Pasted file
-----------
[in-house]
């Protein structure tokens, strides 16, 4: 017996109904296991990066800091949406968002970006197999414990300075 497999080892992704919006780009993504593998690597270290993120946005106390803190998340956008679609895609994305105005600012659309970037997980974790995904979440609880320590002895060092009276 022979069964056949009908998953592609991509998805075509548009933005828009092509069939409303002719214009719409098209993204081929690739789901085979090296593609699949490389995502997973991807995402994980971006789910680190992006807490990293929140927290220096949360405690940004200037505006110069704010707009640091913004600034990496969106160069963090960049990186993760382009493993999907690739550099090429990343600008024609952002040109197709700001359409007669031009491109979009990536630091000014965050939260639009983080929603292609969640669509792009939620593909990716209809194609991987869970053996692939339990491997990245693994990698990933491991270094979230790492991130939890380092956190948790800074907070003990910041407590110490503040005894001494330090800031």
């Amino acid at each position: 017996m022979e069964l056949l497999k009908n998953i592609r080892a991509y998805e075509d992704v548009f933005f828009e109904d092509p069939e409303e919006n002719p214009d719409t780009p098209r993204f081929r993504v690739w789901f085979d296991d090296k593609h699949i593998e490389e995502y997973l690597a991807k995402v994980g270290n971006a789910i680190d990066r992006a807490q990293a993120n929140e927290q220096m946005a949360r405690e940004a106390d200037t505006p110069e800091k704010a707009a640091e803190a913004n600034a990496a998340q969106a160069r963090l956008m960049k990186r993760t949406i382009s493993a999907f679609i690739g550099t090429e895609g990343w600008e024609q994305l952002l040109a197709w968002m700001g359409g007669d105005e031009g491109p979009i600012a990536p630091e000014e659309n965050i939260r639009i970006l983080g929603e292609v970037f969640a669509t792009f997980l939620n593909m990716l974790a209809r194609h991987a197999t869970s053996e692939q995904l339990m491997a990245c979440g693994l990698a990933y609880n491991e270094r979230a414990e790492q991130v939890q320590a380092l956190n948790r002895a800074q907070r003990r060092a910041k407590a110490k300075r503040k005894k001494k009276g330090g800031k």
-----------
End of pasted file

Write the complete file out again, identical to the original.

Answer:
[in-house]
């Protein structure tokens, strides 16, 4: 017996109904296991990066800091949406968002970006197999414990300075 497999080892992704919006780009993504593998690597270290993120946005106390803190998340956008679609895609994305105005600012659309970037997980974790995904979440609880320590002895060092009276 022979069964056949009908998953592609991509998805075509548009933005828009092509069939409303002719214009719409098209993204081929690739789901085979090296593609699949490389995502997973991807995402994980971006789910680190992006807490990293929140927290220096949360405690940004200037505006110069704010707009640091913004600034990496969106160069963090960049990186993760382009493993999907690739550099090429990343600008024609952002040109197709700001359409007669031009491109979009990536630091000014965050939260639009983080929603292609969640669509792009939620593909990716209809194609991987869970053996692939339990491997990245693994990698990933491991270094979230790492991130939890380092956190948790800074907070003990910041407590110490503040005894001494330090800031």
């Amino acid at each position: 017996m022979e069964l056949l497999k009908n998953i592609r080892a991509y998805e075509d992704v548009f933005f828009e109904d092509p069939e409303e919006n002719p214009d719409t780009p098209r993204f081929r993504v690739w789901f085979d296991d090296k593609h699949i593998e490389e995502y997973l690597a991807k995402v994980g270290n971006a789910i680190d990066r992006a807490q990293a993120n929140e927290q220096m946005a949360r405690e940004a106390d200037t505006p110069e800091k704010a707009a640091e803190a913004n600034a990496a998340q969106a160069r963090l956008m960049k990186r993760t949406i382009s493993a999907f679609i690739g550099t090429e895609g990343w600008e024609q994305l952002l040109a197709w968002m700001g359409g007669d105005e031009g491109p979009i600012a990536p630091e000014e659309n965050i939260r639009i970006l983080g929603e292609v970037f969640a669509t792009f997980l939620n593909m990716l974790a209809r194609h991987a197999t869970s053996e692939q995904l339990m491997a990245c979440g693994l990698a990933y609880n491991e270094r979230a414990e790492q991130v939890q320590a380092l956190n948790r002895a800074q907070r003990r060092a910041k407590a110490k300075r503040k005894k001494k009276g330090g800031k």